LEAN KETO CARB Restriction Levels


With the LEAN Keto method, there are three different carb restriction levels to choose from.

In this section, we will explore each approach, review its pros and cons, and discover which variation may be best for you.

 This section. will also outline the difference between net and total carbs.

If you look at the LEAN Keto carb restriction levels outlined below, you will see I refer to “net carbs.” These are not the same as total carb intake. Net carbs denote the total amount of carbs you consume in grams minus the fibre. (Total carbs – fibre = net carbs.) So, if a meal contains 20g of carbs and 8g of those are fibres, the net carb content is 12g. 

There are two main reasons why we measure net rather than total carbs. First, fibres are not digested, so they do not contribute to calorie and carb intake. A note here: this statement is not entirely correct because soluble fibres provide some calories after their digestion by gut bacteria. But in the grand scheme of things, it is accurate enough. 

Second, fibre is beneficial for health. It feeds the “good” gut bacteria, reduces the blood sugar spike after a meal, improves cholesterol levels, helps with constipation, and delivers weight loss benefits. Therefore, you do not want to avoid fibre just because it would bring you to your daily carb limit faster.

For these two reasons, we focus on net carb intake rather than total carb intake. 

Let’s look at the three different LEAN Keto carb restriction levels.

VLCK – Very Low Carbohydrate Ketogenic (< 20g of Net Carbs)

This is the strictest LEAN keto level and will cause you to go into the most profound state of ketosis. Unless you have a solid reason to drop your net carb intake below 20g a day, I do not always recommend this approach initially. Instead, I often advise my clients to start with the low carbohydrate ketogenic level approach. This is the way I started my LEAN Keto journey.

A solid reason to adopt this style will be if you have lots of weight to lose. Due to the extremely low carb intake, you will maximise fat loss so that you can reach a healthy body weight as fast as possible. If you are obese, you may shed between five and 15 pounds during the first week of dieting, much of it due to water loss. After that, you will drop around 1.5 to 3 pounds each week.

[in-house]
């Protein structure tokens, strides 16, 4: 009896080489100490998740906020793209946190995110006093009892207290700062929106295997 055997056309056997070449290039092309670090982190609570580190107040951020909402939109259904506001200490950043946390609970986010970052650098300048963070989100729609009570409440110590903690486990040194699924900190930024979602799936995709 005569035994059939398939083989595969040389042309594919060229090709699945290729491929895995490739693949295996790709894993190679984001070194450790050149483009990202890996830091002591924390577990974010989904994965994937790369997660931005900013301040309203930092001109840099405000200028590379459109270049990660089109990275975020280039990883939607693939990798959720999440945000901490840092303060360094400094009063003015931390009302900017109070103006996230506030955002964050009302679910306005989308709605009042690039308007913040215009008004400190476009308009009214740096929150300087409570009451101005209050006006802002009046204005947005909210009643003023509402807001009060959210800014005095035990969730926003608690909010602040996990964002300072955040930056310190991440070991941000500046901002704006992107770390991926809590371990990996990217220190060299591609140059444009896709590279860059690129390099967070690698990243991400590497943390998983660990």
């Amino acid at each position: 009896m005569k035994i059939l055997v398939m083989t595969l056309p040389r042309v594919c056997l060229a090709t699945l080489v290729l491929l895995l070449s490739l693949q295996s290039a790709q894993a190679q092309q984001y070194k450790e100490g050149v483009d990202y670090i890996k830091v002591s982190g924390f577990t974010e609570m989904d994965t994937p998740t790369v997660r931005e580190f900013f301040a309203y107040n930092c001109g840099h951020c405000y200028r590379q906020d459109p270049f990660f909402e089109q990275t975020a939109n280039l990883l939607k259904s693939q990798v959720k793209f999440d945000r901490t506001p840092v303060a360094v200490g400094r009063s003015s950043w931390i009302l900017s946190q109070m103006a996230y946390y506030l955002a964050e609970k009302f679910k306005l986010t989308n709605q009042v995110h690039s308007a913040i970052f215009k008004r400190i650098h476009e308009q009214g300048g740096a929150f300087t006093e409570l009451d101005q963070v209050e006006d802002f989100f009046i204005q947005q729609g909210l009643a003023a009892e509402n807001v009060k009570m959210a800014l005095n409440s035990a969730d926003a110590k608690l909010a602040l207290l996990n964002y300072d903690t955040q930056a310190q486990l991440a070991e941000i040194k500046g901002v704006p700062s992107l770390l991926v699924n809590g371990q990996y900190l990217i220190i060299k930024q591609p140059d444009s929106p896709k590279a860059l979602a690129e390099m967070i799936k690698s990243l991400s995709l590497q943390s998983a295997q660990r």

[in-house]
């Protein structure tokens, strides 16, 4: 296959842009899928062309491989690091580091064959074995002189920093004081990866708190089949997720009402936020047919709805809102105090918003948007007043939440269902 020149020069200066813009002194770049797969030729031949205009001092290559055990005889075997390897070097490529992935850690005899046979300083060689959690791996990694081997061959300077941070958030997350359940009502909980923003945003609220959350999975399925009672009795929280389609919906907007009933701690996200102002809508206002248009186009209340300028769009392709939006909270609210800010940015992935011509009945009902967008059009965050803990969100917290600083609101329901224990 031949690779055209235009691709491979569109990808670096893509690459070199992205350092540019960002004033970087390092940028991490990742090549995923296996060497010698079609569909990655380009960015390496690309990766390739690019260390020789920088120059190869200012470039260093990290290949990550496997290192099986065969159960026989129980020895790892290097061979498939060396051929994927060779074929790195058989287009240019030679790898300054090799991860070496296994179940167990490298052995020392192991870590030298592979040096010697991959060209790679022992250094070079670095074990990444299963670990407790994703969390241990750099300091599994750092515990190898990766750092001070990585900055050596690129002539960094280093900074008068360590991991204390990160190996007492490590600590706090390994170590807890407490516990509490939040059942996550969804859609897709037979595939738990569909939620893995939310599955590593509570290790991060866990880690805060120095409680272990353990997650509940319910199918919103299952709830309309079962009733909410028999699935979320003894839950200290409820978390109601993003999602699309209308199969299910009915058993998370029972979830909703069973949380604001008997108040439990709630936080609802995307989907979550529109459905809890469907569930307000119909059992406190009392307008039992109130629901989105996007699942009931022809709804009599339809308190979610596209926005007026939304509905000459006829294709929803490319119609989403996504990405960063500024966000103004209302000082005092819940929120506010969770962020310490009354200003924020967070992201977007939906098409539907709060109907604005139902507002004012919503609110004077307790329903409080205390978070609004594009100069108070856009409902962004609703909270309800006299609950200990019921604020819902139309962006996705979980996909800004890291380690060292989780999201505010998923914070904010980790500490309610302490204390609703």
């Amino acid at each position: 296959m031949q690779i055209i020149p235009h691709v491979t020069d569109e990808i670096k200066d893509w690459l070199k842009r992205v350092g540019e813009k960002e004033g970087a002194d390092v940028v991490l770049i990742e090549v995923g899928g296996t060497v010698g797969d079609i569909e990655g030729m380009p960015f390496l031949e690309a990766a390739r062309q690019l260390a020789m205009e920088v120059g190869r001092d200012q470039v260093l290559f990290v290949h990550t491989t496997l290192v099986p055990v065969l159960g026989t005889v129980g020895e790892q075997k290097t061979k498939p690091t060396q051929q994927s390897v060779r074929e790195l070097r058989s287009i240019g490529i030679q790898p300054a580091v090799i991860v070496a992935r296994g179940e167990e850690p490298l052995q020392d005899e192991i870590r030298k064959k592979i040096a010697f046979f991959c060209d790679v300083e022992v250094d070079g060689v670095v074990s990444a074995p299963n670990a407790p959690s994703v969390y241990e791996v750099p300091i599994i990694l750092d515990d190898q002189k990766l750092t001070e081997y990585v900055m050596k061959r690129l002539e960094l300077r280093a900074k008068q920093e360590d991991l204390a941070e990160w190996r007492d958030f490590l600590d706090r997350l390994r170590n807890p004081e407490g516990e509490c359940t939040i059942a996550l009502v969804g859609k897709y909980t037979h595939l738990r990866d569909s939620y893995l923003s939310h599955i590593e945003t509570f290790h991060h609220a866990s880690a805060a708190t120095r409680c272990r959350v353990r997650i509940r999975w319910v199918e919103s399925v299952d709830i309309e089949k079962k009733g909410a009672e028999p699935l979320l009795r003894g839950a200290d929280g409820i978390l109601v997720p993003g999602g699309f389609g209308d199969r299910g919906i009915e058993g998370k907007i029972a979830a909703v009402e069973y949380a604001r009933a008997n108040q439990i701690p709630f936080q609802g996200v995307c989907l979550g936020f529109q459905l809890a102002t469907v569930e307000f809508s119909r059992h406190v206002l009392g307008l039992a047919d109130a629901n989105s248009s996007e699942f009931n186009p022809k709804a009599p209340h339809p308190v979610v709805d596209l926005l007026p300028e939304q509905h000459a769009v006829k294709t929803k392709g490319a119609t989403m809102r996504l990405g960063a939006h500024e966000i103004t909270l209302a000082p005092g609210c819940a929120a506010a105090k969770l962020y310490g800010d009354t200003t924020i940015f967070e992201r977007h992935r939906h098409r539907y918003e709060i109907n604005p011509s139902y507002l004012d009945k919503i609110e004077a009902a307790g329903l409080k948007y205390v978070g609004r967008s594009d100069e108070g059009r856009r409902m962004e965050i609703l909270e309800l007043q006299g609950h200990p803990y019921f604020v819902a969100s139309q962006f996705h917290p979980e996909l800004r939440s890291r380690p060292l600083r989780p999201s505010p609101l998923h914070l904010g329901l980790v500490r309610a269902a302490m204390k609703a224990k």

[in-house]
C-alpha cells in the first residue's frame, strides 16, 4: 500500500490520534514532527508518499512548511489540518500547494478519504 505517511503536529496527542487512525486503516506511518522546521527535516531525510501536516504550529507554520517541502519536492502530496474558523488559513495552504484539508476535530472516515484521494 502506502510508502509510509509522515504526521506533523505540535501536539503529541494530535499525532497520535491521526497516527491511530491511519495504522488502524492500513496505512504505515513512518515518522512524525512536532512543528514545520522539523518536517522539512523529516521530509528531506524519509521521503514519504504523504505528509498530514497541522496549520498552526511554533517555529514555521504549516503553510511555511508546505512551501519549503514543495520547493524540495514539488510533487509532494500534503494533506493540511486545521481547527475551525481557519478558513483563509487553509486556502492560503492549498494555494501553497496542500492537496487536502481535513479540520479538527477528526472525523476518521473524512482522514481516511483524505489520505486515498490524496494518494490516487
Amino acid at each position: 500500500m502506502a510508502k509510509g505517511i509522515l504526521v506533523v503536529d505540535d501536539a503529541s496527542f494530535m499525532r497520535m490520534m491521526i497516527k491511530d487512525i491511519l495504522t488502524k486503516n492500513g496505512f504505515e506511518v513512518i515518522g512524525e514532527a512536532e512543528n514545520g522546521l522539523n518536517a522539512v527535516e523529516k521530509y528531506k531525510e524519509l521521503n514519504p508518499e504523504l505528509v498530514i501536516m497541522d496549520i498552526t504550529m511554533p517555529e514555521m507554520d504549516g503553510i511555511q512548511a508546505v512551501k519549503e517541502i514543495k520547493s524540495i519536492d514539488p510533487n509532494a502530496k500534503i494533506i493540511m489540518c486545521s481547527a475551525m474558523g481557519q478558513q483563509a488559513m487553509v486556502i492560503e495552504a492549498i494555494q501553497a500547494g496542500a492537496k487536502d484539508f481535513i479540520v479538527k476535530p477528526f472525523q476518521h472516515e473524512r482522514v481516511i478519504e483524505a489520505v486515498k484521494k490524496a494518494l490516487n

This approach is also excellent for those with neurological disorders and certain forms of cancer. If you are affected by one of these, however, consult your medical professional about starting such a diet. He or she can confirm whether it would be wise to follow a strict keto plan.

The main challenge of this approach is that it is quite restrictive when you move from a carb eating lifestyle to a low carb one. Therefore, it can be hard to maintain, especially for those who are new to low carb dieting. On this level of carb restriction, you have to be extremely careful of what you eat because even some vegetables may cause you to overshoot your carb target. 

Okay, now you know what carb intake is best for your situation and goals, let’s look at how to determine your ideal intake of the other macronutrients, which are protein and dietary fat. 

LCK – Low Carbohydrate Ketogenic Level (20g to 50g of Net Carbs)

This approach can send you into ketosis and allow you to reap its benefits. It is fantastic for everyone who wants to enhance mental performance, improve cardiovascular and insulin health, and lose weight.

If you want to slim down and have moderate amounts of weight to lose, you can possibly drop between two and ten pounds during the first week although much of this loss will be due to water loss. After that, you can expect to shed around one to two pounds of fat a week. Please note, however, that various factors influence the exact amount, such as your starting body weight and diet adherence.

This approach is also good for those with diabetes. I do not initially recommend that people with diabetes drop their carb intake further because it is not always needed to improve insulin health.

RC – Reduced Carbohydrate Level (50g to 90g of Net Carbs)

This is the least restrictive approach. Since you can consume up to 90g of net carbs a day, it is not a true keto diet, which would generally speaking, require a daily net carb consumption below 50g. Instead, this is a low carb eating style.

Due to the slightly higher carb intake, your body will not produce much (if any) extra ketones compared to a ‘normal diet.’ That is why adopting this approach will not provide you with the benefits ketosis has to offer, such as enhanced brain function, improved insulin health, and superior weight loss. Sure, you will still experience these benefits because you reduce your carb intake, but to a lesser extent than you would if in ketosis.

The advantage of this approach is that the slightly increased carb intake allows for more flexibility. Thus, it makes dieting less restrictive. That is why the reduced carbohydrate approach is fine for those who are already in good health and do not have to lose fat or body weight. 

Other people for whom this approach is excellent are those who just want to develop a healthier eating style that reduces their carb and sugar intake.  The style is also suitable for pregnant or breastfeeding women, as well as children and teenagers. It will also assist anyone wishing to curb their sugar cravings

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